By Eric Pfeiffer
THE WASHINGTON TIMES
Published October 26, 2006
A new poll of Arab Americans in four battleground states shows a large shift in voter preferences that now favors Democratic candidates. If true, it represents a major shift from as recently as the 2000 presidential election, when then-Gov. George Bush won nearly 50 percent of Arab Americans’ votes.
The survey, conducted by Zogby International for the Arab American Institute (AAI), of likely voters in Ohio, Florida and Pennsylvania found that Arab Americans are supporting Democrat gubernatorial and Senate candidates by close to 3-1 margins.
“This first started in early 2002,” said AAI President James Zogby. “It enlarged in 2004, and now, in 2006, has grown to very large majorities.” And with a number of close races potentially shifting the control of Congress, the major shift of even a small ethnic bloc could give one side the edge.
According to the AAI, the Arab American community is projected to cast a likely turnout of 510,000 voters who represent “up to” 5 percent of all voters in Michigan, 2 percent in Ohio and Florida and more than 1.5 percent in Pennsylvania.
Among those half-million voters, 45 percent self-identify as Democrats, while 31 percent call themselves Republicans. In all four states, the Democrats are leading among Arab Americans by large margins, with Florida’s gubernatorial race being the exception.
“Clearly, there is a trend in the Democrats’ direction,” Mr. Zogby said. “Clearly, there is a vote for change.”
Gov. Edward G. Rendell, Pennsylvania Democrat, leads his Republican opponent Lynn Swann 67 percent to 22 percent, according to the poll. Similarly, in Ohio, Democrat gubernatorial candidate Ted Strickland leads Republican J. Kenneth Blackwell 60 percent to 21 percent.
This is also true in Michigan, even though the Republican Senate candidate, Michael Bouchard, is the grandson of Lebanese immigrants. The Zogby poll showed Mr. Bouchard trailing among Arab American voters to Democrat Sen. Debbie Stabenow 54 percent to 31 percent.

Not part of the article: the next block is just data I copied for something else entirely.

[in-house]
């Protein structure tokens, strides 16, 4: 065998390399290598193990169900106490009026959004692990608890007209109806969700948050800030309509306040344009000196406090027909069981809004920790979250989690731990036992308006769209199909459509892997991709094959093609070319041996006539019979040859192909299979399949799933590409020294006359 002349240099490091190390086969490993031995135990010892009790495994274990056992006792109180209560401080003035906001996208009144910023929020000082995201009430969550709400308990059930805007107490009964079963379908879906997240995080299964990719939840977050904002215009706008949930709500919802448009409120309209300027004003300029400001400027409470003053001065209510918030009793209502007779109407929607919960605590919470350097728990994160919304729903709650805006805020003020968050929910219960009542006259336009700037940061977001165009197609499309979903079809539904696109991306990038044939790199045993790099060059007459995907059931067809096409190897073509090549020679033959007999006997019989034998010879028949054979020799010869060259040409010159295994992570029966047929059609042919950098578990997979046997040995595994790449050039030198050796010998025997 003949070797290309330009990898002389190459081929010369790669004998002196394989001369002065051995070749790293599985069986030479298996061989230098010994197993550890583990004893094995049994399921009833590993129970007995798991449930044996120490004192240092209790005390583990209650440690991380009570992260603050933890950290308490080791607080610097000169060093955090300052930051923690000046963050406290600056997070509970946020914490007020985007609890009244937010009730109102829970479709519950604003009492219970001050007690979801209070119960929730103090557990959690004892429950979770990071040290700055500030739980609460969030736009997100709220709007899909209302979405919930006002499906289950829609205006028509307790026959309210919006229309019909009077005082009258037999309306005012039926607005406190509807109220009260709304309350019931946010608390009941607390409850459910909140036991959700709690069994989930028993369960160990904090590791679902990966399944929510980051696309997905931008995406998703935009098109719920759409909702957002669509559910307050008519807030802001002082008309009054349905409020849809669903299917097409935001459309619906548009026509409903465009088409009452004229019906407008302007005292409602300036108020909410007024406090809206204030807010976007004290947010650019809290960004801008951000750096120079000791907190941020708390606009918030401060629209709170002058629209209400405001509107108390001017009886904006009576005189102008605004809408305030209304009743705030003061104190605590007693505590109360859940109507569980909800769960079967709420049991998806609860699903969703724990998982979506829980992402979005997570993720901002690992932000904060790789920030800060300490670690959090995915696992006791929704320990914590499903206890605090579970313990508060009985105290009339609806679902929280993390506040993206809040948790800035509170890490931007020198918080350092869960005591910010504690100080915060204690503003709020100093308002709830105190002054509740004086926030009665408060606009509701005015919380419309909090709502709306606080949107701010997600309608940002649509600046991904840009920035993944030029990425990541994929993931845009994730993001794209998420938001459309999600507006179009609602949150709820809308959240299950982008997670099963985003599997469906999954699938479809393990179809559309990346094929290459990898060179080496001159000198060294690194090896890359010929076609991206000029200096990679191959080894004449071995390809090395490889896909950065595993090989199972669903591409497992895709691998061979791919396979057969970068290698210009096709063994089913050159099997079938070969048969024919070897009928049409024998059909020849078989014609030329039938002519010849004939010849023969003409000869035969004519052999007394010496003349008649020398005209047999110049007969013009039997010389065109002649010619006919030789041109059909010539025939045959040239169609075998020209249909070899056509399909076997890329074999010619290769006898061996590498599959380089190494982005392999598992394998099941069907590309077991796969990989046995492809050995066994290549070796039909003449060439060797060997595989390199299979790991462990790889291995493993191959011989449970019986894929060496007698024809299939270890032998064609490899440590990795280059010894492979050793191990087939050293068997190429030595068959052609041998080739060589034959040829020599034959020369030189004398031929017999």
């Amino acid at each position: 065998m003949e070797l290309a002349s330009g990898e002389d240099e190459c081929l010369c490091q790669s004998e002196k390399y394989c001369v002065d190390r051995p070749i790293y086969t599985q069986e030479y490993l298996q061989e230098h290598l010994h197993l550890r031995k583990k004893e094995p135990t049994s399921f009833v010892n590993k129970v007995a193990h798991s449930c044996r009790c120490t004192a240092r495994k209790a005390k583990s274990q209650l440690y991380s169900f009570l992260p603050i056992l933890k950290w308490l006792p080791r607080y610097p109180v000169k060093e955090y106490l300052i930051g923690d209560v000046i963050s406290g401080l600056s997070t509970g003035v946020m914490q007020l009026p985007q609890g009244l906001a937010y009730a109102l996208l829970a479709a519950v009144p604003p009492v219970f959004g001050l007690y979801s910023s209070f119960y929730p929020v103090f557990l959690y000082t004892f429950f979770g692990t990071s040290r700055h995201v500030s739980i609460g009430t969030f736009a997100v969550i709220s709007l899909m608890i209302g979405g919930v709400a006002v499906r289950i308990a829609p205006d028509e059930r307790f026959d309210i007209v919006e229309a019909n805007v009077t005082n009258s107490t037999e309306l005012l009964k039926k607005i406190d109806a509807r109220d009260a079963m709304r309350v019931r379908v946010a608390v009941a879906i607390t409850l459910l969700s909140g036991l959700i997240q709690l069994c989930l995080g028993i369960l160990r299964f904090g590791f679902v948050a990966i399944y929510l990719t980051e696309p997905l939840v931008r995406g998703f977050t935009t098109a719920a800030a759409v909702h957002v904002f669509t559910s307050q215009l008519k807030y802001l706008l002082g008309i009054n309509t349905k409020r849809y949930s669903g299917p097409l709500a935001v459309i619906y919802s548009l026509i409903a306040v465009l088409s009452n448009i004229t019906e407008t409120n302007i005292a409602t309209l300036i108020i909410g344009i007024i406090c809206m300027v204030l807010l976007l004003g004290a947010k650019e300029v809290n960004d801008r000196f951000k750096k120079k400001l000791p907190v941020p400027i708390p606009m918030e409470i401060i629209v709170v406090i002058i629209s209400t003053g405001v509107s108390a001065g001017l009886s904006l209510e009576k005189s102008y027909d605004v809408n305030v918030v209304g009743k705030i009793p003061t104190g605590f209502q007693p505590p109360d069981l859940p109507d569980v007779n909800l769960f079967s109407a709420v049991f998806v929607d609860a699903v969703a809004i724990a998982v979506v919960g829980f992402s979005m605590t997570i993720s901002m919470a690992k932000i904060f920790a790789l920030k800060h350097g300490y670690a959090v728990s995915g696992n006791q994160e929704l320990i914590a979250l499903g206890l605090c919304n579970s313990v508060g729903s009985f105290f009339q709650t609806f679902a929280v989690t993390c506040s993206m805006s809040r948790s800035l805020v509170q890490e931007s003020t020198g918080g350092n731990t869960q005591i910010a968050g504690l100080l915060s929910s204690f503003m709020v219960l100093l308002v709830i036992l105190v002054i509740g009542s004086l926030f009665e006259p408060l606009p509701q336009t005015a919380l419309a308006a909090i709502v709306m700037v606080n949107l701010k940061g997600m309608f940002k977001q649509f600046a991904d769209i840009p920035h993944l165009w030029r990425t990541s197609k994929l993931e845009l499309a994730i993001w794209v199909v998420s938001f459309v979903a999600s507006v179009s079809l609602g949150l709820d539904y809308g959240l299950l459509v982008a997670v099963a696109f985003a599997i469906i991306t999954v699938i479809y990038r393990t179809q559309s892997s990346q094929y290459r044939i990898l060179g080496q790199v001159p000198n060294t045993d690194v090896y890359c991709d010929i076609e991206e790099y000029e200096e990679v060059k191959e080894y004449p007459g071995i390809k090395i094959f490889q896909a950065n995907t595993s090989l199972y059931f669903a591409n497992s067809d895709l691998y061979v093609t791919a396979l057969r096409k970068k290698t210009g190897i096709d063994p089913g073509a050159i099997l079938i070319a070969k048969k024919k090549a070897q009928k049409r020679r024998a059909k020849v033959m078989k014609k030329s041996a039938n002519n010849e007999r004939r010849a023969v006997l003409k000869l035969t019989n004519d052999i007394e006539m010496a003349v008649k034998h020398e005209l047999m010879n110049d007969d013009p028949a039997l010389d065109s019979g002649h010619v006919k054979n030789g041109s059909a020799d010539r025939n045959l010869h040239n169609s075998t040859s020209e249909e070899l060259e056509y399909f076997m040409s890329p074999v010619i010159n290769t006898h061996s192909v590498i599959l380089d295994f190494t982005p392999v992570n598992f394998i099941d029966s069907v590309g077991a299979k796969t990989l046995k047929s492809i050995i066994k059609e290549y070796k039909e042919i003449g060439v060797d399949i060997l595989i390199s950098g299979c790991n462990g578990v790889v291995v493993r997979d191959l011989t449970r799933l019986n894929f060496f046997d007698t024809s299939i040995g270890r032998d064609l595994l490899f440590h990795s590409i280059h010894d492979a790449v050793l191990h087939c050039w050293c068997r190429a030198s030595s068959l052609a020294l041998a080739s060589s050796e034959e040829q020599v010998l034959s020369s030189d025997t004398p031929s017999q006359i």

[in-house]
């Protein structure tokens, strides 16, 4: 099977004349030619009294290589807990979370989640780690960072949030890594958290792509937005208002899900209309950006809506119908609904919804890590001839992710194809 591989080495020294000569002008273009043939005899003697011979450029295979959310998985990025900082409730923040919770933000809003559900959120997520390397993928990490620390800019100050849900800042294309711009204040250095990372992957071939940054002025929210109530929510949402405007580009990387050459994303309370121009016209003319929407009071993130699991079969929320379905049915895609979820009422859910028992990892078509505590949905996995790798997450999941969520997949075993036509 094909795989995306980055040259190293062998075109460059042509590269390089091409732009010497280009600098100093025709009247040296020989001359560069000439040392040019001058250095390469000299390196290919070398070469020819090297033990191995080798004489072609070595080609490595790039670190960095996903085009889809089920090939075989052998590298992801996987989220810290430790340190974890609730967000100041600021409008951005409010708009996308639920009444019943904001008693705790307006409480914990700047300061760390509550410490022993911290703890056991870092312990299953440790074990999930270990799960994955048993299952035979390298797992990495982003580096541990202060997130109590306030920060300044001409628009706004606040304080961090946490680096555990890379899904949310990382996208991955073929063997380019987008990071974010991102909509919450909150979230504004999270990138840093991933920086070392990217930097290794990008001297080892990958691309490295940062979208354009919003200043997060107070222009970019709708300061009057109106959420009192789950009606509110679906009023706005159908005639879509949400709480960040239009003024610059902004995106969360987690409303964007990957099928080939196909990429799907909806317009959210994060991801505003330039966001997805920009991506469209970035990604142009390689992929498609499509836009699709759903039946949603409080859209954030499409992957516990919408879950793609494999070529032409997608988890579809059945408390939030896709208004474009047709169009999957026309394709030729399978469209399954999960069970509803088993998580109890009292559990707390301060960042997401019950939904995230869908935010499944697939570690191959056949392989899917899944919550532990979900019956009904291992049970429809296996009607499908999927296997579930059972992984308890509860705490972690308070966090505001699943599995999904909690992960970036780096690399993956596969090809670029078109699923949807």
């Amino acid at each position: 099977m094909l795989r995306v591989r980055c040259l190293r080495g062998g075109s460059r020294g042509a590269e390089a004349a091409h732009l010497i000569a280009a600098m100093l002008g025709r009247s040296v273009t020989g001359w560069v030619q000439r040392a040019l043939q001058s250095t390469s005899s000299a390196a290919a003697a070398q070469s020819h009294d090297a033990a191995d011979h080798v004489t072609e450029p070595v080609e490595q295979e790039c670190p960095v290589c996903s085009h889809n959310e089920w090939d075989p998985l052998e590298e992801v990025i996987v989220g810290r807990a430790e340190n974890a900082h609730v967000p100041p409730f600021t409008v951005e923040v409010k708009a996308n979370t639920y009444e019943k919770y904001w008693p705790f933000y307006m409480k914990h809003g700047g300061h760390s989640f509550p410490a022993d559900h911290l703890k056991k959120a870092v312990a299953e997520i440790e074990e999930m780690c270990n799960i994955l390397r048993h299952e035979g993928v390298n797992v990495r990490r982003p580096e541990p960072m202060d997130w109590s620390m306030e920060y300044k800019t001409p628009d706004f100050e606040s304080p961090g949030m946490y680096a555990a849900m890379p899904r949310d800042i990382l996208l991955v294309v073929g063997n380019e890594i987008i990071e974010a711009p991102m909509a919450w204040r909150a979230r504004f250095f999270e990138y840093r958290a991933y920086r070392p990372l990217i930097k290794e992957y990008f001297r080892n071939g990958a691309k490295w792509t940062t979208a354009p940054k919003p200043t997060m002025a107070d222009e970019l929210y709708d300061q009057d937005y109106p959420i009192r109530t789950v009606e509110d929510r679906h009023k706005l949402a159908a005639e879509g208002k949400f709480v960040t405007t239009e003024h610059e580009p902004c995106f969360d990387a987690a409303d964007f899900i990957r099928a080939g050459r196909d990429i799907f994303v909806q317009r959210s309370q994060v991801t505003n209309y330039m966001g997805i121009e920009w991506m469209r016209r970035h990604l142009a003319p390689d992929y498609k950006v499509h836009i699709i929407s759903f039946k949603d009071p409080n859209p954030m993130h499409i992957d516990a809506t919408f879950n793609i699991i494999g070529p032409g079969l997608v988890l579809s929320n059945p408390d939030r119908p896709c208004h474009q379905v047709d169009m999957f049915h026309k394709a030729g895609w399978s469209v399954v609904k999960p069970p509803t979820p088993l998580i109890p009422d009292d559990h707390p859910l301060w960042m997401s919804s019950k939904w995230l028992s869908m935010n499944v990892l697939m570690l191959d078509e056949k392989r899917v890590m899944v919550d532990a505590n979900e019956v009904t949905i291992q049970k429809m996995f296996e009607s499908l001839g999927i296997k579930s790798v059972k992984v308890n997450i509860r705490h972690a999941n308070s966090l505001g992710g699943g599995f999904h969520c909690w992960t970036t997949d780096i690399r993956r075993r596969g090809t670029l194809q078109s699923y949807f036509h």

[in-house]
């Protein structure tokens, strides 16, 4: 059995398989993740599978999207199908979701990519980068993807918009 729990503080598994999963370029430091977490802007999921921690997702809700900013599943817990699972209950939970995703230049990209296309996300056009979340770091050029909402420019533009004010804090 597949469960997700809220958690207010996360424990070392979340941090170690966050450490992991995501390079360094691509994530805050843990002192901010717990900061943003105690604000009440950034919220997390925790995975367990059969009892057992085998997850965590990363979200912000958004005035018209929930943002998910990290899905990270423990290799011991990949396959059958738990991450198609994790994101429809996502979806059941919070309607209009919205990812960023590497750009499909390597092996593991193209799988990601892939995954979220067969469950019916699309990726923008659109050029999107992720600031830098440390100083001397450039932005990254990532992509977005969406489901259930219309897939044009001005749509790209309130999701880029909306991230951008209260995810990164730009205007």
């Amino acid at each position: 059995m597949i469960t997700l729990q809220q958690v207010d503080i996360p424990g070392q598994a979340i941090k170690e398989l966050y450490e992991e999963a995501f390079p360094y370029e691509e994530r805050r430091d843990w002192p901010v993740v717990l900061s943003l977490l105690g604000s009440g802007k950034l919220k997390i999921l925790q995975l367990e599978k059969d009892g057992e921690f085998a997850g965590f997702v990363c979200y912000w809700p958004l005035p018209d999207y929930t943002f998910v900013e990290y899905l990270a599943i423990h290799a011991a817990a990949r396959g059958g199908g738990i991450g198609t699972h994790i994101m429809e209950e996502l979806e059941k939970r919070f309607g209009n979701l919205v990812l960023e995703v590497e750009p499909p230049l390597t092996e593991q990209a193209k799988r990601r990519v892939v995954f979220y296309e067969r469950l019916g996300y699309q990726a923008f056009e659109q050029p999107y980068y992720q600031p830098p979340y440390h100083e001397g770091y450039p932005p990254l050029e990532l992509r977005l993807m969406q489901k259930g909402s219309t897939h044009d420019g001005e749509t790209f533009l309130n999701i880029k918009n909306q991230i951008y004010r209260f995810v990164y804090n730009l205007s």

The numbers are a far cry from as recently as 2000, when Mr. Zogby says President Bush won the support of 46 percent of Arab Americans, compared with 38 percent who went for Al Gore. Independent candidate Ralph Nader, who is Lebanese, received 13 percent of the vote.
Pollster John Zogby, James Zogby’s brother, said that his initial data on Arab-American voting trends, conducted between 1981 and 1984, showed “a fairly even balance” in voter identification between Democrats, Republicans and independents. For the most part, that trend continued through the late 1990s.
“In 1996, that parity was present,” Mr. Zogby said. There has been a 12-point shift away from the Republicans over the past decade, he said.
However, Mr. Zogby said the shift toward Democrats was not necessarily a permanent one. “I’m not convinced those numbers are locked in place,” he said. “John Kerry got 3-to-1 over George Bush, and he didn’t earn it.”
Mr. Zogby said the door could be open for a 2008 Republican presidential candidate who offers “a dramatic shift in policy” from the current administration. Democrats are benefiting mostly from being the opposition party. “In Ohio, it’s because [Senate candidate Rep.] Sherrod Brown is not the Republican,” he said.